That parable surely shocked Jesus' listeners! They "trusted in themselves that they were righteous" (v. 9)--the very definition of self-righteousness.
Jesus' point is clear. He was teaching that justification is by faith alone. All the theology of justification is there.
Wright argues that justification
in the first century was not about how someone might establish a relationship with God. It was about God’s eschatological definition, both future and present, of who was, in fact, a member of his people. In Sanders’ terms, it was not so much about ‘getting in,’ or indeed about ‘staying in,’ as about ‘how you could tell who was in.’ In standard Christian theological language, it wasn’t so much about soteriology as about ecclesiology; not so much about salvation as about the church. Wright, (Grand Rapids: Eerdmans, 1997), 119.
Wright contends that “‘justification,’ as seen in [Romans] 3.24-26, means that those who believe in Jesus Christ are declared to be members of the true covenant family; which of course means that their sins are forgiven, since that was the purpose of the covenant.” He goes on to conclude that “the gospel—not ‘justification by faith,’ but the message about Jesus—thus reveals the righteousness, that is, the covenant faithfulness, of God.” Wright, Paul, p. 129.
In Wright’s examination of the sitz im leben in Galatia , he writes that the problem Paul addresses is whether
his ex-pagan converts be circumcised or not? Now this question is by no means obviously to do with the questions faced by Augustine and Pelagius, or by Luther and Erasmus. On anyone’s reading, but especially within its first-century context, it has to do quite obviously with the question of how you define the people of God: are they to be defined by the badges of Jewish race, or in some other way? Circumcision is not a ‘moral’ issue; it does not have to do with moral effort, or earning salvation by good deeds. Nor can we simply treat it as a religious ritual, then designate all religious ritual as crypto-Pelagian good works, and so smuggle Pelagius into Galatia as the arch-opponent after all. Wright, Paul, pp. 120-21;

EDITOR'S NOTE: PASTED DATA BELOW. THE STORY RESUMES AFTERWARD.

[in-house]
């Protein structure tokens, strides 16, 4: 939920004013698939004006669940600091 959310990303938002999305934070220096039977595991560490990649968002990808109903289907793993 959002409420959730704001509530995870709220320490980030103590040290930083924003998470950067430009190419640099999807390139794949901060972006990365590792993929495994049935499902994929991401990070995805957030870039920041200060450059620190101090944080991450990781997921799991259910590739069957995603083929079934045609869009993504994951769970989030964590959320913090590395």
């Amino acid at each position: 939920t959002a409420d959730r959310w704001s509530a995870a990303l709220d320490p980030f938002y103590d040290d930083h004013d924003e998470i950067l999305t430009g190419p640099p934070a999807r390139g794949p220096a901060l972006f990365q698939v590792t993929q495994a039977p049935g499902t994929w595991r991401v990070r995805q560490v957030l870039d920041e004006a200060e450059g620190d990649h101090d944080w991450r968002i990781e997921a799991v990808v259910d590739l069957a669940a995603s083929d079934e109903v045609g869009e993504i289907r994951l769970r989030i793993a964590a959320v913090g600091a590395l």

Wright continues to elaborate the conflict between Jesus and the Pharisees and argues that the disagreement
came about not because he was an antinomian or because he believed in justification by faith while they believed in justification by works but because his kingdom-agenda for Israel demanded that Israel leave off her frantic paranoid self-defense, reinforced as it now was by the ancestral codes, and embrace instead the vocation to be the light of the world, the salt of the earth. 【 Wright, (Downers Grove: Inter Varsity Press, 1999), p. 58.】
Now, notice how Wright by-passes discussion of sin and soteriology and makes reference only to ecclesiology and eschatology. Repentance simply constitutes abandonment of misinterpretation of the tradition as it relates to covenant and eschatology. Absent are the concepts of personal morality, sin, and soteriology, which are inextricably linked with justification, ecclesiology, and eschatology.
“To put it bluntly,” writes Trueman,
it seems to me that the current revision of the doctrine of justification as formulated by the advocates of the so-called New Perspective on Paul is nothing less than a fundamental repudiation not just of that Protestantism which seeks to stand within the creedal and doctrinal trajectories of the Reformation but also of virtually the entire Western tradition on justification from at least as far back as Augustine. Carl R. Trueman, “The Portrait of Martin Luther in Contemporary New Testament Scholarship: Some Casual Observations,” 1. Lecture delivered at Tyndale Fellowship in Christian Doctrine, 2001.
Wright’s Paul and the Faithfulness of God— A long series (By Ben Witherington)